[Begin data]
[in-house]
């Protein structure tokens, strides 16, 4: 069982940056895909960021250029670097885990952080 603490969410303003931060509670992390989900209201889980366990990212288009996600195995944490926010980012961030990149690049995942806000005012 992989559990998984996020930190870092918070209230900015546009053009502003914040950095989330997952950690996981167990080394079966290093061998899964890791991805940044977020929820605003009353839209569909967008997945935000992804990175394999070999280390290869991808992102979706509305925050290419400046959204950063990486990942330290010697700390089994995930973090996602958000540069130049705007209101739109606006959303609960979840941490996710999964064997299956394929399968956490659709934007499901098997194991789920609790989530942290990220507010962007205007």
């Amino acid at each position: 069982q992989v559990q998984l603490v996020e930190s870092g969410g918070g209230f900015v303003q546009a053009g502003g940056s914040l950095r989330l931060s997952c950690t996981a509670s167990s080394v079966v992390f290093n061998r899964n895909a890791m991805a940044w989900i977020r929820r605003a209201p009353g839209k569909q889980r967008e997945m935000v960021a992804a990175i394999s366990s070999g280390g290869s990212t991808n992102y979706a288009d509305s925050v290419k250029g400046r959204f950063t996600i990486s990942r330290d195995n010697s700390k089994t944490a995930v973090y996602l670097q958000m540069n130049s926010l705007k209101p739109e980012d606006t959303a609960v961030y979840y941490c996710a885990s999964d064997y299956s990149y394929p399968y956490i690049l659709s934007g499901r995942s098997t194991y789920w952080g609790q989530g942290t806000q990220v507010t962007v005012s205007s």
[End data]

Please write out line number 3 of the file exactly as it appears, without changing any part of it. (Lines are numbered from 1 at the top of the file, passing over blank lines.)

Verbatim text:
């Amino acid at each position: 069982q992989v559990q998984l603490v996020e930190s870092g969410g918070g209230f900015v303003q546009a053009g502003g940056s914040l950095r989330l931060s997952c950690t996981a509670s167990s080394v079966v992390f290093n061998r899964n895909a890791m991805a940044w989900i977020r929820r605003a209201p009353g839209k569909q889980r967008e997945m935000v960021a992804a990175i394999s366990s070999g280390g290869s990212t991808n992102y979706a288009d509305s925050v290419k250029g400046r959204f950063t996600i990486s990942r330290d195995n010697s700390k089994t944490a995930v973090y996602l670097q958000m540069n130049s926010l705007k209101p739109e980012d606006t959303a609960v961030y979840y941490c996710a885990s999964d064997y299956s990149y394929p399968y956490i690049l659709s934007g499901r995942s098997t194991y789920w952080g609790q989530g942290t806000q990220v507010t962007v005012s205007s």